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from Breakingviews:

Alibaba is case study in U.S.-China legal gulf

By Richard Beales

The author is a Reuters Breakingviews columnist. The opinions expressed are his own.

Alibaba’s coming U.S. initial public offering will probably value the Chinese e-commerce firm at more than $100 billion. But will shareholders actually own the business? That’s the timely concern raised by a U.S. congressional commission. Lack of clarity in PRC law is mainly to blame.

The U.S.-China Economic and Security Review Commission, which monitors bilateral relations on behalf of Congress, on June 18 published a paper highlighting the legal risks of so-called variable interest entities. Many Chinese companies use these contracts to give offshore investors control over - and economic benefits from - mainland businesses they cannot own directly.

Investors have swallowed the risks of VIEs in plenty of other cases, like the recent U.S. IPO of microblogging site Weibo. Foreign shareholders assume the Chinese authorities would be reluctant to undermine the growing number of companies with overseas listings that rely on the structures.

from Breakingviews:

Glaxo wrestles with its past

By Neil Unmack

The author is a Reuters Breakingviews columnist. The opinions expressed are his own.

Investors keep taking hits on GlaxoSmithKline. The pharmaceutical group’s stock price has fallen nearly 10 percent in the last year on the back of weaker sales and bribery accusations in China. News of a criminal investigation in the United Kingdom knocked almost $2 billion of its market capitalisation on Wednesday morning.

from Breakingviews:

Astra has small tactical advantage over Pfizer

By Christopher Hughes and Neil Unmack
The authors are Reuters Breakingviews columnists. The opinions expressed are their own.

Time often benefits bidders rather than targets – that’s why U.S.-based food group Kraft left Cadbury flailing for months after making a takeover approach for its UK competitor. But the dynamics of Pfizer’s interest in rival pharmaceuticals group AstraZeneca are unusual. Pfizer has good reason to seek a quick, agreed deal.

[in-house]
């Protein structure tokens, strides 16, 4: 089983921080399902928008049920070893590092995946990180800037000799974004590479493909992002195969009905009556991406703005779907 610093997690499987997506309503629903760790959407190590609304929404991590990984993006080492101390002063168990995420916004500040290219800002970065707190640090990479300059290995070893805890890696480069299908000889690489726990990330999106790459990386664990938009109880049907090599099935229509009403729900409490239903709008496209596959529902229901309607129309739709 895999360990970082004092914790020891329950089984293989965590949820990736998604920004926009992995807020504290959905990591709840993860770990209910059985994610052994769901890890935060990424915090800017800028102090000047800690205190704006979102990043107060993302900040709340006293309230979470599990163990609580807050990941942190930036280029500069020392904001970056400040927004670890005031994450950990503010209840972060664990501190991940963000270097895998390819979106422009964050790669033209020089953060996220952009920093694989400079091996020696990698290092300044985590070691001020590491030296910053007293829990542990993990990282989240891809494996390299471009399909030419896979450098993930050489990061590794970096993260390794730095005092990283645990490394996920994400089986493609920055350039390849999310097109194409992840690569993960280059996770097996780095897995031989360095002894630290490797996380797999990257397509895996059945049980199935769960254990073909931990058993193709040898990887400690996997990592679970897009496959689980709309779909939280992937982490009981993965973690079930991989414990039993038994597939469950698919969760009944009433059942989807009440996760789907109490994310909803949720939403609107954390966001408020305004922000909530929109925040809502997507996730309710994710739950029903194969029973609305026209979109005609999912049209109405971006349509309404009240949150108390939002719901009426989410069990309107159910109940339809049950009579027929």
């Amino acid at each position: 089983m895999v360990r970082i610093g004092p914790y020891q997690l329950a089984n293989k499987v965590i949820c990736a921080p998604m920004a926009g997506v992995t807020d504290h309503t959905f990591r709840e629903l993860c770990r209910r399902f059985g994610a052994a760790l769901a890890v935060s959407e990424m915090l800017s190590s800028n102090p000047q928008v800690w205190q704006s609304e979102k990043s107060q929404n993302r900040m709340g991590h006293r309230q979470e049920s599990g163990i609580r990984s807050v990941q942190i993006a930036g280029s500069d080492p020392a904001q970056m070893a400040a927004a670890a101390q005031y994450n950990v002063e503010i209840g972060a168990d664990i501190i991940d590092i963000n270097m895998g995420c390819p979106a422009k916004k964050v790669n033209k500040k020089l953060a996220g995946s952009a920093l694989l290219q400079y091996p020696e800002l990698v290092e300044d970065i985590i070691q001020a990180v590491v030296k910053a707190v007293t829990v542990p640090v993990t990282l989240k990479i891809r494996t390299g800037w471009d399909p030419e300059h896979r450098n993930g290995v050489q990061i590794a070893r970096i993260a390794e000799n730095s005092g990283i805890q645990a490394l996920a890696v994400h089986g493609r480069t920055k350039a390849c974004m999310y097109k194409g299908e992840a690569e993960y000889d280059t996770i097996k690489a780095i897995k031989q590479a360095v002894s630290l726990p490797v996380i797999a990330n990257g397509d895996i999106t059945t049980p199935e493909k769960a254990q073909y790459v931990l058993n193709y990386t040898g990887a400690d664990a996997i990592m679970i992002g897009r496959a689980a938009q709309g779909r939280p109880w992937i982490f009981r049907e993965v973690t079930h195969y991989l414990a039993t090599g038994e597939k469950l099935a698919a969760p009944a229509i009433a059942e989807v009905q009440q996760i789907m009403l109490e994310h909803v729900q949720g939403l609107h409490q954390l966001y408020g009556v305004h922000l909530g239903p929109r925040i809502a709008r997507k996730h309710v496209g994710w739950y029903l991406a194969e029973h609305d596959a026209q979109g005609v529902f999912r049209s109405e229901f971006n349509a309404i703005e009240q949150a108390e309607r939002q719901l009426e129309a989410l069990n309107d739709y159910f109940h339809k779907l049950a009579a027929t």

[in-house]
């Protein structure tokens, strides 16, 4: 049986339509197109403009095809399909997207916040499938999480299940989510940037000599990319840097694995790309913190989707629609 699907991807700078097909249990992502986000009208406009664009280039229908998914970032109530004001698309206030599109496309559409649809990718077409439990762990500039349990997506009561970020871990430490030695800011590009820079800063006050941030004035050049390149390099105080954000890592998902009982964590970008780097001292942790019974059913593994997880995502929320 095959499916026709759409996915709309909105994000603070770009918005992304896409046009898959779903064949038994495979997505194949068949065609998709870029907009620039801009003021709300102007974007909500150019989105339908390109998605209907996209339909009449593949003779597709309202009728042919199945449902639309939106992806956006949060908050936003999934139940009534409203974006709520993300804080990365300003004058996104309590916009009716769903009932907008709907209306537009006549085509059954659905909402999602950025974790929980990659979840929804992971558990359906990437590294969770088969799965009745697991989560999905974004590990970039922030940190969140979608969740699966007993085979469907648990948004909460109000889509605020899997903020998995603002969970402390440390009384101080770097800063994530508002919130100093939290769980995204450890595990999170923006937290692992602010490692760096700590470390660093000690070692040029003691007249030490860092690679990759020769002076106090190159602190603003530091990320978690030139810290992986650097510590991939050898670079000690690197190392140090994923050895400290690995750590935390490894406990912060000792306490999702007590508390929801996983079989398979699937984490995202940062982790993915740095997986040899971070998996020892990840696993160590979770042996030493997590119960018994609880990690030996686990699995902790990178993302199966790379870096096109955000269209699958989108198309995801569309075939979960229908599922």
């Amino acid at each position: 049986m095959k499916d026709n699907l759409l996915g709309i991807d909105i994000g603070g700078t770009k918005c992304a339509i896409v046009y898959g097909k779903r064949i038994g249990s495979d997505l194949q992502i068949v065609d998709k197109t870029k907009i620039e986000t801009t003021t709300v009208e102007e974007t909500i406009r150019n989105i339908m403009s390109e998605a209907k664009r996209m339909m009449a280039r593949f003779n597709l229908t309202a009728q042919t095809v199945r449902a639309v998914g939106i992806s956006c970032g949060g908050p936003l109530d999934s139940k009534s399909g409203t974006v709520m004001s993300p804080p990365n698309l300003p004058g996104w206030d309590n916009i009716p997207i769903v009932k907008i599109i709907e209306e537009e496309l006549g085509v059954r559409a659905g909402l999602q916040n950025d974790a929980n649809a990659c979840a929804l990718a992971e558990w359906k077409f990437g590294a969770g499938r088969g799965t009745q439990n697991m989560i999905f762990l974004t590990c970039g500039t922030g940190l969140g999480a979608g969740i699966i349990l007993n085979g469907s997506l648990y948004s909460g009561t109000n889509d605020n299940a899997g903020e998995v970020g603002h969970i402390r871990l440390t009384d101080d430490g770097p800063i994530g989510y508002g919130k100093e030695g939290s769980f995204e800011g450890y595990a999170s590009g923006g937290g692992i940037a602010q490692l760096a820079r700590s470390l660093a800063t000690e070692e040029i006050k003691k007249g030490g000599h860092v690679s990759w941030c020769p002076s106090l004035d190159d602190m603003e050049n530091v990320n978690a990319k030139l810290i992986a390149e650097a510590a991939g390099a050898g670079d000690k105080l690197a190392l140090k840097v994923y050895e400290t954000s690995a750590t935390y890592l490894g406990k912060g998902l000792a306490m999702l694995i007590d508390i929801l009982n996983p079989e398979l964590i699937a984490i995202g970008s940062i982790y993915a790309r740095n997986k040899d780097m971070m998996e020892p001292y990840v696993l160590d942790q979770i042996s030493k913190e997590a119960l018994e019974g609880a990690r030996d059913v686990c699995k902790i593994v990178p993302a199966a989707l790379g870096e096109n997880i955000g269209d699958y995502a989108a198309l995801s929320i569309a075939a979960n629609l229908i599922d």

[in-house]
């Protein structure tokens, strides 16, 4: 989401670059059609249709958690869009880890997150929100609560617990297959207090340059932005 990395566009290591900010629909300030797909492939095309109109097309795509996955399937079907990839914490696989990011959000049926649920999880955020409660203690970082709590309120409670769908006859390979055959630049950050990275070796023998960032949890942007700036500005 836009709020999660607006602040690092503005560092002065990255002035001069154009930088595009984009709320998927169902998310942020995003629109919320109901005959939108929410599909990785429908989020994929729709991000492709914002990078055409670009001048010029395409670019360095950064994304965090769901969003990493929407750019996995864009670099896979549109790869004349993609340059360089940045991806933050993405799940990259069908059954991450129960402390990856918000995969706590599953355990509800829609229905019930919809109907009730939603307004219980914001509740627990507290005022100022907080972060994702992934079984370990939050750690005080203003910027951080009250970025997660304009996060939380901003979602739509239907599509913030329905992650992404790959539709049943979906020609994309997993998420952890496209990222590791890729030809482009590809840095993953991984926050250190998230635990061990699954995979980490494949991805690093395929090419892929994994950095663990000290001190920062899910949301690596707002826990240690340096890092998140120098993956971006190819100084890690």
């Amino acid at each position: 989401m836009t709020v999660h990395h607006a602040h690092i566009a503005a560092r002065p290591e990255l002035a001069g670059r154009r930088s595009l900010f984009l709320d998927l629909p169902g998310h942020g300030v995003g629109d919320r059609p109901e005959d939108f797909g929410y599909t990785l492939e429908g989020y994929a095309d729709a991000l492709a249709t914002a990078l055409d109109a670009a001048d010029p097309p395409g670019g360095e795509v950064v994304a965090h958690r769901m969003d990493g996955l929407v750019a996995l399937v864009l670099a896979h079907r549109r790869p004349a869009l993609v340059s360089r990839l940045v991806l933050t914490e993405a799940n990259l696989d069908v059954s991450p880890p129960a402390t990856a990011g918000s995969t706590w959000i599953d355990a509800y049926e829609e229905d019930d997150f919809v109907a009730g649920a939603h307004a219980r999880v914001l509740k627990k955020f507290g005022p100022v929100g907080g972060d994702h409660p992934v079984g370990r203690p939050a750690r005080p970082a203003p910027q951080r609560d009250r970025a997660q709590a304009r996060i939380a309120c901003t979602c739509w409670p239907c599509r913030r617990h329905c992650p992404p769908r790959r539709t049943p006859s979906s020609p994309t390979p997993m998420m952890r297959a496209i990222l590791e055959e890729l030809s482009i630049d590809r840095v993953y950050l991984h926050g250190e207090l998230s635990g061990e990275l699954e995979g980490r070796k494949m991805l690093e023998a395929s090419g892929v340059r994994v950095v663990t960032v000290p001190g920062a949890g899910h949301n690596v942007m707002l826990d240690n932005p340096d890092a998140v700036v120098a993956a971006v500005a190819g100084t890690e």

from Breakingviews:

China’s capital flight may be banks’ next headache

By Peter Thal Larsen

The author is a Reuters Breakingviews columnist. The opinions expressed are his own.

Western banks’ next regulatory headache could be made in China. Most of the recent scrutiny of financial institutions’ business practices has come from the developed world – particularly the United States. But as Chinese citizens become more aware of the offshore wealth held by the country’s elites, banks are increasingly at risk of a regulatory backlash.

from Breakingviews:

Deutsche is wasting its Libor crisis

By Dominic Elliott and Olaf Storbeck

The authors are Reuters Breakingviews columnists. The opinions expressed are their own.

Deutsche Bank is wasting a crisis. In September 2012, newly appointed co-Chief Executives Juergen Fitschen and Anshu Jain said the German lender would be at the forefront of cultural change in the banking industry. That goal keeps moving away from them.

from Breakingviews:

China’s bureaucrats play online war games

By Robyn Mak 

The author is a Reuters Breakingviews columnist. The opinions expressed are her own.

Who governs the internet? Authorities in China can’t decide. The Ministry of Culture, a relatively unknown agency, staked a claim by clamping down on online games on Dec. 13. China’s leaders say they want to foster an innovative economy, but the tussle between the young internet sector and an outdated bureaucracy raises questions about whether they really mean it.

from Breakingviews:

Benefits of being “G-SIFI” seem to outweigh costs

By Peter Thal Larsen

The author is a Reuters Breakingviews columnist.  The opinions expressed are his own.

The benefits of being labeled “too big to fail” may just outweigh the costs. Since regulators first published their list of global systemically important financial institutions, or G-SIFIs, the banks concerned have boosted capital and tamped down balance sheets. But smaller lenders, particularly in Europe, have done the same without joining the club. And shareholders seem not to notice much of a difference.

from The Great Debate:

Antisocial genesis of the social cost of carbon

The day after his 2009 inauguration, President Barack Obama committed to “creating an unprecedented level of openness in government.”

He vowed to build on “transparency [that] promotes accountability by providing the public with information about what the government is doing,” “participation [that] allows members of the public to contribute ideas and expertise,” and “collaboration [that] actively engages Americans in the work of their government.”

from Breakingviews:

Indonesia biggest loser from bank merger flop

By Peter Thal Larsen

The author is a Reuters Breakingviews columnist. The opinions expressed are his own.

There are no winners from DBS’s failed takeover of Indonesia’s Danamon. But the biggest loser is Indonesia’s attractiveness as a destination for foreign investment.

from Breakingviews:

Singapore’s creative bank penalty may be a one-off

By Peter Thal Larsen

(The author is a Reuters Breakingviews columnist. The opinions expressed are his own)

Singapore has come up with a creative way of penalising rate-rigging banks. Regulators are forcing lenders implicated in manipulating the city-state’s borrowing and currency rates to set aside up to S$12 billion ($9.6 billion) in extra central bank reserves. With rates low, however, the costs will be much lower than recent mega-fines.

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